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Aflalo v. Weiner

United States District Court, S.D. Florida, Miami Division

November 29, 2017

ISAAC AFLALO, Plaintiff,
v.
EUGENE WEINER, Defendant.

          ORDER DENYING PLAINTIFF'S MOTION TO REMAND

          FEDERICO A. MORENO, UNITED SJATES DISTRICT JUDGE

         This case arises from a single statement allegedly posted on Facebook. On July 13, 2017, Isaac Aflalo sued Eugene Weiner in state court, alleging defamation per se and intentional infliction of severe emotional distress. Aflalo claims that the alleged statement has caused financial loss, reputational damage, and physical and mental stress, and he seeks an unspecified amount of compensatory and punitive damages exceeding $15, 000.

         On September 20, Weiner's counsel-Scott Bassman-called Aflalo's counsel-Gary Rosenberg-to determine if Aflalo was seeking more than $75, 000, which would make removal proper. The parties dispute what was said. Bassman claims that Rosenberg stated that his client was seeking damages "well in excess of $75, 000." Rosenberg claims that he stated that he would argue at trial for damages in excess of $75, 000, but only as puffing.

         On September 29, Weiner removed the case to this Court on the basis of diversity jurisdiction. Aflalo now moves to remand the case to state court. There is no dispute that the parties are of diverse citizenship, but Aflalo argues that the jurisdictional amount-in-controversy is not met.

         On a motion to remand, the removing party bears the burden of establishing jurisdiction. Tapscottv. MS Dealer Serv. Corp., 77 F.3d 1353, 1356-57 (11th Cir. 1996), overruled on other grounds by Cohen v. Office Depot, Inc., 204 F.3d 1069 (11th Cir. 2000). The removal statute should be construed narrowly, with uncertainties resolved in favor of remand. Diaz v. Sheppard, 85 F.3d 1502, 1505 (11th Cir. 1996). Where, as here, plaintiff has not pled a specific amount of damages, the removing defendant must prove by a preponderance of the evidence that the amount in controversy exceeds $75, 000. See Tapscott, 77 F.3d at 1356-57. "When the complaint does not claim a specific amount of damages, removal from state court is proper if it is facially apparent from the complaint that the amount in controversy exceeds the jurisdictional requirement. If the jurisdictional amount is not facially apparent from the complaint, the court should look to the notice of removal and may require evidence relevant to the amount in controversy at the time the case was removed." Williams v. Best Buy Co., 269 F.3d 1316, 1319 (11th Cir. 2001).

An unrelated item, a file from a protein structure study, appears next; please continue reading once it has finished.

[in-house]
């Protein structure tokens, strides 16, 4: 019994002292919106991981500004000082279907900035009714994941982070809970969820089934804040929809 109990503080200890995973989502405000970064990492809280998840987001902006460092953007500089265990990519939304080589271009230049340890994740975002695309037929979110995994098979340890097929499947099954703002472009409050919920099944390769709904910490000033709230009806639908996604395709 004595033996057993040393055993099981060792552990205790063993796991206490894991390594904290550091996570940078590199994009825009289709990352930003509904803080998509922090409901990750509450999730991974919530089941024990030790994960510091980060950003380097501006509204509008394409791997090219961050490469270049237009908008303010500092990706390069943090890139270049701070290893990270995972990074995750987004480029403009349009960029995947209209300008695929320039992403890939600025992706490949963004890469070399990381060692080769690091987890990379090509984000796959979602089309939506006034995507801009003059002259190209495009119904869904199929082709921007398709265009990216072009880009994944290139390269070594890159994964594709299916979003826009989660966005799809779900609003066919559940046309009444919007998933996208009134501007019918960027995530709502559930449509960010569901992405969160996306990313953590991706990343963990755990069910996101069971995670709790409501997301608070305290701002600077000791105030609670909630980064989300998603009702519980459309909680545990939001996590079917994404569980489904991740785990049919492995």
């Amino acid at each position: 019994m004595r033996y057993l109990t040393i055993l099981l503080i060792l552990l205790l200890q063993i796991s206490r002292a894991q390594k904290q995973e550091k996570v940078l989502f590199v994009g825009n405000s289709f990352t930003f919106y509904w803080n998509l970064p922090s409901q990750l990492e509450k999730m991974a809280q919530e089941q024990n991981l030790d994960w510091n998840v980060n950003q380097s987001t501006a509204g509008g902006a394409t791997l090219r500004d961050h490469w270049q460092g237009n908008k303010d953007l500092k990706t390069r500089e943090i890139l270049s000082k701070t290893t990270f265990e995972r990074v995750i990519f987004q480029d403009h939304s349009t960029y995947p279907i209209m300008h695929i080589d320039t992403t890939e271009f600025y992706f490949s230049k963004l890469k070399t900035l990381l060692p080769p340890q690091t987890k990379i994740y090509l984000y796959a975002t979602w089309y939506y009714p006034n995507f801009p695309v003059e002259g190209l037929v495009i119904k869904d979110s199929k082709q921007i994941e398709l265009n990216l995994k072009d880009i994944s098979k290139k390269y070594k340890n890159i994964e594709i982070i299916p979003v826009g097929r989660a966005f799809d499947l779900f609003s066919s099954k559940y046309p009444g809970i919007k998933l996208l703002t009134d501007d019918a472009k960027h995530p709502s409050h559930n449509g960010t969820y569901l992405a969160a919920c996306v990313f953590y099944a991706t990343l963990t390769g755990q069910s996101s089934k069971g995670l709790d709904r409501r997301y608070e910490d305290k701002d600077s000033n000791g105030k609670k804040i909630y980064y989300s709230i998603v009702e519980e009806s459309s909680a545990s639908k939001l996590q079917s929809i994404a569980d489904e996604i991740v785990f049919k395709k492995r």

Here, it is not facially apparent from the complaint that the amount in controversy exceeds $75, 000, as Aflalo alleged only that damages exceed $15, 000. Thus, the Court looks to Weiner's notice of removal and other evidence relevant to the amount in controversy at the time the case was removed. Weiner relies on two pieces of evidence to support jurisdiction.

         First, Weiner relies on his counsel's affidavit describing the phone call with Aflalo's counsel during which he allegedly stated that Aflalo is seeking more than $75, 000. A defendant seeking removal may submit affidavits, declarations, or other evidence to meet his burden of showing a jurisdictional basis for removal. Pretka v. Kolter City Plaza II, Inc., 608 F.3d 744, 755 (11th Cir. 2010). Further, the Court may consider evidence submitted after the removal petition, so long as the evidence pertains to the time of removal. Sierminski v. Transouth Fin. Corp., 216 F.3d 945, 949 (11th Cir. 2000); see also Lazo v. U.S. Airways, Inc., No. 08-80391, 2008 WL 3926430, at *4 (S.D. Fla. Aug. 26, 2008) (Ryskamp, J.) (citing AAA Abachman Enters., Inc. v. Stanley Steemer Int'l, Inc., 268 Fed.App'x 864, 866-67 (11th Cir. 2008)) (in response to motion to remand, defense counsel filed an affidavit attesting to conversation with plaintiffs counsel regarding amount of recovery sought). Here, the affidavits and emails submitted by the parties in briefing the motion to remand pertain to evidence directly relating to the amount in controversy at the time of removal. Thus, they may be considered by the Court.